City building purchase was unwise
For $750,000, the City Commission recently purchased a building where the Convention and Visitors Bureau and JC Development Agency will locate their offices. I texted JC Commissioners Hunter and Murphy, requesting why they never got an appraisal on the building; never hired an architect to inspect the building and estimate the cost to renovate; never requested proposals from others who might have a building for sale, or property they could develop for the CVB and JCDA.
The building, located at the corner of Buffalo Street and State of Franklin Road, was purchased from Beacon Financial. Coincidentally (or not), Commissioner Hunter is the CEO of Beacon Financial. I have leased, constructed, and sold commercial buildings to the state of Tennessee for over 30 years. The state ALWAYS sends out a request for proposal to developers and the public before they erect or lease any building. It is a fundamentally fair and transparent process they always follow.
The building the city purchased with taxpayer money can be described in a couple of ways. It was described in a recent JC Press article announcing the purchase as “front porch of JC,” “walking distance to attractions,” “good first impression,” a “good investment,” and “an opportunity to preserve a historically significant building.” Another description could be “connected to a closed restaurant that has been vacant for years,” “across the street from a run-down vacant building,” “right beside a large mini-storage area,” “limited parking at best,” or “shares a parking lot with a loading and unloading area for semi-trucks to bring materials to Summers Hardware.” Quite simply, it’s not a place that is going to impress visitors.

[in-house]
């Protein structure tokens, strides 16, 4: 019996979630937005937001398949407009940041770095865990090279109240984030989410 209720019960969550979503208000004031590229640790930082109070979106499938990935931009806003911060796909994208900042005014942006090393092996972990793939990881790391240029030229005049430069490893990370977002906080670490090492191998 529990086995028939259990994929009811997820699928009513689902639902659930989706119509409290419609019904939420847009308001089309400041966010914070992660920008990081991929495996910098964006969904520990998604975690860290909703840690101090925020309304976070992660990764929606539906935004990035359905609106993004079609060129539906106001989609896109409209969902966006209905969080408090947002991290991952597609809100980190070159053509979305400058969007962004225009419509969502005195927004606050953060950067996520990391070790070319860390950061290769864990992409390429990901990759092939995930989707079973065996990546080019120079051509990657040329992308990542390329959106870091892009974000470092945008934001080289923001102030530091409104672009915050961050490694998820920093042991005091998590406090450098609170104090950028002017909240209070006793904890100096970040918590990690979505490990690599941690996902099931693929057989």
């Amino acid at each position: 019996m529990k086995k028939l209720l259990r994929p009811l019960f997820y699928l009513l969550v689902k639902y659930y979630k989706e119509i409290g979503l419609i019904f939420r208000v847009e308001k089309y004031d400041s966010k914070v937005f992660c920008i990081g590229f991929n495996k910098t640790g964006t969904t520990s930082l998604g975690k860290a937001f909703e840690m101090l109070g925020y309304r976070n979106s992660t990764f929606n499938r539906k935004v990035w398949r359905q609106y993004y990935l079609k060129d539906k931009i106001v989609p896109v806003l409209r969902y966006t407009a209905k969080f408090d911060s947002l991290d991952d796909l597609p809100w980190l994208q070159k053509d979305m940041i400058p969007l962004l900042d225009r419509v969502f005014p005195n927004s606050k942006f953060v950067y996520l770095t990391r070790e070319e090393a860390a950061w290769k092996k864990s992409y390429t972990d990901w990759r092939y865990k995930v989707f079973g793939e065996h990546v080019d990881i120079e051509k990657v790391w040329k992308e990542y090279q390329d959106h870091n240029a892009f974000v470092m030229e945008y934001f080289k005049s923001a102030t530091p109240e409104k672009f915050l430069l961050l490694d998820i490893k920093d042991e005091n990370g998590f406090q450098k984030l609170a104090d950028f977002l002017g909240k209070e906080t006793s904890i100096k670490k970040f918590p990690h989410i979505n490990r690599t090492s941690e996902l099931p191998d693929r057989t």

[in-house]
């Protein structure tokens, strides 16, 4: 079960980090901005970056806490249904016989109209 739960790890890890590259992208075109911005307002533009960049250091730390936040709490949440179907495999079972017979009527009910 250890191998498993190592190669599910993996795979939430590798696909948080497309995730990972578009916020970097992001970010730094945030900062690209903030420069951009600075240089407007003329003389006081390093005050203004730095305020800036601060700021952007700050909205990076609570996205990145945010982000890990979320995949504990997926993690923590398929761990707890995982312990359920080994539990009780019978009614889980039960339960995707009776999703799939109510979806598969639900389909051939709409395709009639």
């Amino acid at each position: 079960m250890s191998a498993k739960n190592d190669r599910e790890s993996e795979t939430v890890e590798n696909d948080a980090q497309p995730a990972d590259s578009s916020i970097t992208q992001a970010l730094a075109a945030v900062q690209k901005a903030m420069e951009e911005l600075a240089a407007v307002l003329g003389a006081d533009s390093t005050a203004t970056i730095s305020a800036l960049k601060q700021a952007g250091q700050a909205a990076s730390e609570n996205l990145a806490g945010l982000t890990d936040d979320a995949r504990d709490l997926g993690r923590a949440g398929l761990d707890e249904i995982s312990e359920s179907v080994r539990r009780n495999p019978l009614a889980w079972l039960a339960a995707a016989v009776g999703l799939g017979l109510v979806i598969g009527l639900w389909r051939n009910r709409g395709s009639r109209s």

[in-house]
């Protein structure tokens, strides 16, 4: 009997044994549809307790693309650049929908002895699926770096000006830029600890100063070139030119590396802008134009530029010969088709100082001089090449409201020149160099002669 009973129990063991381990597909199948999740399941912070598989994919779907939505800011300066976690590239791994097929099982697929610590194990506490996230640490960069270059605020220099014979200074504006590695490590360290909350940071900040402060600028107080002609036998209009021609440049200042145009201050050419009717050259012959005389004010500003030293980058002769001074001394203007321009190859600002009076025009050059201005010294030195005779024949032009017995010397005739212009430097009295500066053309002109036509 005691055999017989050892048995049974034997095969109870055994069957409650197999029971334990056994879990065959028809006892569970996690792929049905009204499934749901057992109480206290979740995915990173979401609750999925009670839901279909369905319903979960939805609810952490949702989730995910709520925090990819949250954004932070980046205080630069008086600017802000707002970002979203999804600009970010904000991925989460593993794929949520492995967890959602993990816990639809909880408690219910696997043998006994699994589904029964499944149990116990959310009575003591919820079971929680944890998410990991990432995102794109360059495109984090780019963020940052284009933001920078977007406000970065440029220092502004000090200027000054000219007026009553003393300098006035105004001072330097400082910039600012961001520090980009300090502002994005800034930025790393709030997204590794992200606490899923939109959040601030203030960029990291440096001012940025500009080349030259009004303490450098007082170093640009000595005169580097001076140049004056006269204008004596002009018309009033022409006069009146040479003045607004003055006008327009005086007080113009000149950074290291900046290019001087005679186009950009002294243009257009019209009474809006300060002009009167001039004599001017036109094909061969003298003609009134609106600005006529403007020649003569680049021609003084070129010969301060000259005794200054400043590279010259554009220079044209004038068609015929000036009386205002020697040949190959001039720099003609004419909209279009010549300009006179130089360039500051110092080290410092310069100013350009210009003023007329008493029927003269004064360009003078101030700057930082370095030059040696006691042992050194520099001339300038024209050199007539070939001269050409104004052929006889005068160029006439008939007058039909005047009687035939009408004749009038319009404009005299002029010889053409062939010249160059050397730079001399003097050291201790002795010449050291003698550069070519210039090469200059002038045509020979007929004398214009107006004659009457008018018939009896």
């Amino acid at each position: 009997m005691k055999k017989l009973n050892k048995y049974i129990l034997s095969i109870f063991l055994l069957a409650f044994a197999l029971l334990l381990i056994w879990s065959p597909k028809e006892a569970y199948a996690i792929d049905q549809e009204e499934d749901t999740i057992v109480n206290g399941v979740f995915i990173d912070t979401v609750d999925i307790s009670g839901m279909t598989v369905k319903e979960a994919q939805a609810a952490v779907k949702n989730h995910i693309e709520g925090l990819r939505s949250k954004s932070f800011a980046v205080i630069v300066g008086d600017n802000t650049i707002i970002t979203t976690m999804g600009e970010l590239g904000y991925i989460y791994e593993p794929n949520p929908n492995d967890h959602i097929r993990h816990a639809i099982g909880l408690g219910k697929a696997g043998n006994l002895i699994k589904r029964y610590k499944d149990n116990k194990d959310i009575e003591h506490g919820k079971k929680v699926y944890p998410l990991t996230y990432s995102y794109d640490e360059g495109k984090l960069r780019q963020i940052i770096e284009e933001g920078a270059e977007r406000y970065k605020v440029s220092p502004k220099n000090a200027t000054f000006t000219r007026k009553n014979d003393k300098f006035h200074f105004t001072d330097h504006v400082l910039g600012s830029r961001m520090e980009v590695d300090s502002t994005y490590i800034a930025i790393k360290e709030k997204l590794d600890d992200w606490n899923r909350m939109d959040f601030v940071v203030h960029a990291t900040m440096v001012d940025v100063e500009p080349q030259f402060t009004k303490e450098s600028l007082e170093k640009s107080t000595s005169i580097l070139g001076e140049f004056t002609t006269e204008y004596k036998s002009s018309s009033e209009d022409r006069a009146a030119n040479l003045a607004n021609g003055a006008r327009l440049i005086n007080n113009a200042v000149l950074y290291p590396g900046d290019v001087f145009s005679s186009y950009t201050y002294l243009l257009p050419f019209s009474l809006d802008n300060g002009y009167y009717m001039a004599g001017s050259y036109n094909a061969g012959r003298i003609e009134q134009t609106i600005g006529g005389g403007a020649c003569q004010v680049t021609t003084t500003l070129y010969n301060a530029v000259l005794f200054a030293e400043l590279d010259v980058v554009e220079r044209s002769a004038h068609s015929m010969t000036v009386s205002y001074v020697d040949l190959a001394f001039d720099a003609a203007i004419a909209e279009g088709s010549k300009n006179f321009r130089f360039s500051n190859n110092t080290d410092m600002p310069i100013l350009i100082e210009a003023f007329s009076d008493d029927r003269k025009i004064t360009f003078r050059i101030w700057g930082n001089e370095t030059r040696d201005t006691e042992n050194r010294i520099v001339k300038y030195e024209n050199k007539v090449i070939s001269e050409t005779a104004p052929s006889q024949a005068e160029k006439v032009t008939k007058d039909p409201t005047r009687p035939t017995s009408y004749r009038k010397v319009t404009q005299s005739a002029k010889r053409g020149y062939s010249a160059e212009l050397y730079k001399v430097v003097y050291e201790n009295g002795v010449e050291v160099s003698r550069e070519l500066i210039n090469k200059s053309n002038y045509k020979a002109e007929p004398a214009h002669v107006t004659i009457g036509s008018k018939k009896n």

JC commissioners have a fiduciary duty to taxpayers which they obviously ignored in regard to this purchase.
Do better, ETSU
I graduated from East Tennessee State College a long time ago when there was no diversity on campus.
I have watched ETSC become a university and add a medical college, a college of nursing and a college of pharmacy. I have seen it embrace its Appalachian heritage with studies in bluegrass and storytelling, and I know it provides remarkable opportunities for people throughout that beautiful part of the country.
This past month, however, I have watched the university show its racism.
In our country, white people have enslaved, raped, abused, assaulted, oppressed, lynched, murdered, persecuted and disrespected Black people for more than 400 years.
It seems impossible for us white people to understand what Black people deal with daily.
So, when Black athletes kneel during the national anthem, they are calling attention to how their people are treated. But white people don’t like it when Black people protest, whether quietly, silently, or in the street.
For a white coach to kneel in solidarity with his players must take more empathy and courage than most people have.
But when a white businessman threatens to withdraw his support, the administration caves.
According to the U.S. Supreme Court, everyone in the country has a First Amendment right to kneel during the national anthem, so an institution of higher learning loses its credibility when it disrespects and disallows its students’ constitutional rights.
This came to a head for me as I received emails about the university’s Day of Giving. I have modestly supported the university for many years, but it is hard for me to use the dollars I have to support racism.
Perhaps Maya Angelou said it best, “Do the best you can until you know better. Then, when you know better, do better.”
I hope the university can do better.
MARTHA MOORE HOBSON